Shortly afterwards, he contacted the show’s host, the comedian Ahmed Berhan, and began working with him and some of the other celebrities with immigrant backgrounds on the concept. 

The panelists on Invandrare för Svenskar.
 

Critics in Sweden are divided over the new gameshow, in which ordinary Swedes have to guess whether celebrity immigrants are lying or telling the truth about their home cultures. 

Karolina Fjellborg, at Aftonbladet, called it a “potential flop”, which was “forced and painfully shallow”. 

“And yet her paper, Aftonbladet, has written about it several times!” Lindgren exclaims when I mention this.  “Some people think it’s too stupid and glossy. It’s had rave reviews and very critical reviews, which I think is perfect.” 

He rejects the charge that the show treats a serious subject in too frivolous a way. 

“I’m an entertainer. I work in comedy. Of course, it’s superficial,” he says. “It’s a glossy game show on the surface, but underneath it’s a way to jokingly address the fact that we still think in these categories, that Sweden is a very segregated society, and we need to address that with more honesty.”

“The other point is that the idea of ‘immigrants’ as a group is absurd. It’s not a homogenous group. I think Swedes need to be faced with that, that the category is false. ‘Immigrants’ is useful as a statistical category, meaning people who actually migrated here. Most panelists in the show are born in Sweden, but Swedes tend to see them as immigrants anyway. For how many generations?”

He says his favourite moments in the show come when the contestants are nervous that they might give an answer that reveals them as prejudiced, and you can feel a slight tension, or the few moments when they do make an embarrassing mistake.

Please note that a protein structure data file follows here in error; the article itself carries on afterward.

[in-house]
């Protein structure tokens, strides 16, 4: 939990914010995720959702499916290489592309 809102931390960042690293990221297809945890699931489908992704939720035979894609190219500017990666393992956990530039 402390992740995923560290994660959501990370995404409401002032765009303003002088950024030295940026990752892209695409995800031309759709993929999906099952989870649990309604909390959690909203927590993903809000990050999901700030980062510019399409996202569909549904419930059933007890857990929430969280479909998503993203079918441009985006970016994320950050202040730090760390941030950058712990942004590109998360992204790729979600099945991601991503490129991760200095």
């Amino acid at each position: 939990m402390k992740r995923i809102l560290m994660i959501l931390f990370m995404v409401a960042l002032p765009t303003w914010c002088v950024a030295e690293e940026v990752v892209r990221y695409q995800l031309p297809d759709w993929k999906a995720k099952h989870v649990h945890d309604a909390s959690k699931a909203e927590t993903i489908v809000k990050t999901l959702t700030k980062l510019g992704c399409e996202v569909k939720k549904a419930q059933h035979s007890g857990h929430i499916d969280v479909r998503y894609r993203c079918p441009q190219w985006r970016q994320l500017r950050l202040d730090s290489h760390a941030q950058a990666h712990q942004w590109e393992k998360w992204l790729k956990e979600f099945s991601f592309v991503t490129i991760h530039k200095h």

Even though the atmosphere is deliberately kept as warm and light-hearted as possible, it’s these flashes of awkwardness, he feels, that reveal how uncomfortable many people in Sweden are about ethnic and cultural differences. 

It’s clearly something he thinks about a lot. Unlike immigration to countries like the UK or France, which are the result of long histories of empire, he argues, the immigration to Sweden, at least since the 1970s, has been driven by a sense of Lutheran guilt at the wealth the country amassed as a result of remaining neutral in the Second World War. 

Immigration, he argues, happened too quickly for the ordinary Swedish population to really understand the cultures of those arriving. 

Michael Lindgren, founder of ”IFS-invandrare för svenskar”. Photo: Anders Wiklund/TT
 
“I like to see Sweden as a little bit like The Shire in The Lord of the Rings,” he says. “It is located up in the corner of the map, peaceful and quite, with a very homogenous, old, peasant population. Historically shielded from the big world outside. Immigration is fairly new to Sweden, from outside Europe basically from the seventies onward, that is just fifty years ago. In what was in large part a political project from above.”
 
“And there is a discrepancy, because the majority population is still that old peasant population, and we didn’t learn a lot about the people coming here. We’re polite and friendly, but culturally very reserved, and I think that’s also about the climate, we don’t intermingle a lot. We don’t invite people into our homes easily.” 

According to Lindgren, the reception of the show has been great. Some of the show’s panel have a big following among Swedes with immigrant backgrounds, meaning it is drawing a demographic to Sweden’s public broadcaster that it normally struggles to reach. 

“The ambition is that the primary audience for this show is Swedes with mixed backgrounds, Swedes with a background in another country,” he says. “It’s a very tough demographic to reach. It’s a demographic that simply doesn’t watch public service, because it’s usually not made for them, and they seem to really enjoy it.” 

He has plans for the next series to include short factual segments. 

“I’m not saying I’m gonna make it serious. It’s supposed to be fun and jokey and entertaining and light, and I’m not going to change it in its core,” he says. “But I think it would add to the entertainment and variety to pause maybe twice in the show and say ‘this is actually true’, just stay at a point of discussion for 30 seconds, and maybe have a graphic to back it up.”